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Re: xfs corruption with XFS_IOC_RESVSP

To: Miquel van Smoorenburg <miquels@xxxxxxxxxxx>
Subject: Re: xfs corruption with XFS_IOC_RESVSP
From: Nathan Scott <nathans@xxxxxxx>
Date: Fri, 26 Nov 2004 11:06:11 +1100
Cc: linux-xfs@xxxxxxxxxxx
In-reply-to: <1101413726l.13697l.0l@xxxxxxxxxxxxxxxxxxxxx>
References: <1101413726l.13697l.0l@xxxxxxxxxxxxxxxxxxxxx>
Sender: linux-xfs-bounce@xxxxxxxxxxx
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Hi Mike,

On Thu, Nov 25, 2004 at 08:15:26PM +0000, Miquel van Smoorenburg wrote:
>  ...
> I have an application that appends slowly and randomly to tens of
> thousands of database file, which are later read sequentially. Because
> the files are opened, written to (a few hundred bytes) and closed,
> all randomly, fragmentation is enormous.
>  ...
> This actually works as expected and has been running on several machines
> for quite some time with a 2.6.9 Linux kernel.
> Now I installed this on a Dual Xeon with 4GB memory that has a really
> high load (hundreds of simultaneous database connections, 6-disk RAID5
> for 100% loaded all of the time). Suddenly, after a week or so of
> running, the database files got corrupt - NULs and random binary junk
> in the middle of the files.

Is this also on a 2.6.9 kernel or could it be an older one?
I fixed a problem like this some time ago.  The reason for the
NULLs on read is likely to be as follows...

> I wrote a small app to recreate the I/O patterns and sure enough, the
> same damage to the files:
>       lockf(fd, LOCK);
>       pos = lseek(fd, 0, SEEK_END);
>       if (pos + num_bytes_to_write_would_cross_modulo_256K_boundary)
>               prealloc(another 256K at boundary)
>       write(buf, num_bytes_to_write, fd);
>       lockf(fd, UNLOCK);
> I ran this in 4 processes on the same file and corruption would show up-
> usually a bunch of NULs were detected in the file.

When we do the space reservation, we create unwritten extents.
A read into those are defined to return zeroes (just like reads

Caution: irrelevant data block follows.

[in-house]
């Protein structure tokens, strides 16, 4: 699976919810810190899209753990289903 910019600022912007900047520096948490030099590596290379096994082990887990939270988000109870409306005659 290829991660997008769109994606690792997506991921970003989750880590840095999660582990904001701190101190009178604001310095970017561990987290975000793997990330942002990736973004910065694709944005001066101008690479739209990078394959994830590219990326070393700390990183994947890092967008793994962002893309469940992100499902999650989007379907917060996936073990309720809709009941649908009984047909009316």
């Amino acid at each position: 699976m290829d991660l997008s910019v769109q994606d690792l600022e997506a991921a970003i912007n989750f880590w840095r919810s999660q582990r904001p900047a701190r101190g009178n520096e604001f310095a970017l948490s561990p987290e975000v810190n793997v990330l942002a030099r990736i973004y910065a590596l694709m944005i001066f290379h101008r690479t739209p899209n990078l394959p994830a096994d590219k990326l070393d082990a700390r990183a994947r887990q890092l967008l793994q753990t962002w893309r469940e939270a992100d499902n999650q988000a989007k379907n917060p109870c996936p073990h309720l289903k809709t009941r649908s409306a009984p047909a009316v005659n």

into a hole would), and writes cause the extent to be adjusted so
that the written part is now marked as a regular extent, and any
remaining unwritten parts continue to be marked as unwritten.

So, in your case a reader after the write must be still seeing an
extent marked as unwritten.  This could be either a bug in your
program :) with the read happening before the write, or an XFS
problem, or a VM-behaving-badly problem.

The particular issue I fixed awhile ago is codified in test 084
(xfs-cmds/xfstests/{084,src/resvtest.c) and matches yours pretty
well, hence my question about kernel version.  The trigger there
was VM pressure to reclaim dirty pages, where those pages are
backed by unwritten extents.

> After a few days of testing, the server locked up - I rebooted it,

Hmm, kdb is your friend. :)  (for a backtrace on the lockup)

But, backing up to your original problem.  XFS actually does
some preallocation for writes beyond EOF already (in "biosize"
chunks).  When the file is closed, we go down the xfs_release
path, and any excess is trimmed off the end (trimmed back to a
filesystem block - xfs_inactive_free_eofblocks).  But, if you
are writing to those files append-only, you could mark them as
such (i.e. chattr +a) -- this will skip the trim-back step and
reduce fragmentation for you.

"biosize" is an XFS mount option.  It current maxes out at the
default, which is 64K.  I have had a patch kicking around for
ages which bumps up the allowed maximum value (see below) - a
combination of this patch, biosize=18 (i.e. 256K), and use of
the append-only inode attribute, should get you just what you
want without any application changes (I think) and in a way
that isn't susceptible to your earlier problems.



Index: xfs-linux/xfs_mount.h
--- xfs-linux.orig/xfs_mount.h  2004-06-16 10:35:26.000000000 +1000
+++ xfs-linux/xfs_mount.h       2004-08-13 09:40:19.637846024 +1000
@@ -426,10 +426,10 @@
- * Max and min values for UIO and mount-option defined I/O sizes;
- * min value can't be less than a page.  Currently unused.
+ * Max and min values for mount-option defined I/O
+ * preallocation sizes.
-#define XFS_MAX_IO_LOG         16      /* 64K */
+#define XFS_MAX_IO_LOG         26      /* 64M */
 #define XFS_MIN_IO_LOG         PAGE_SHIFT

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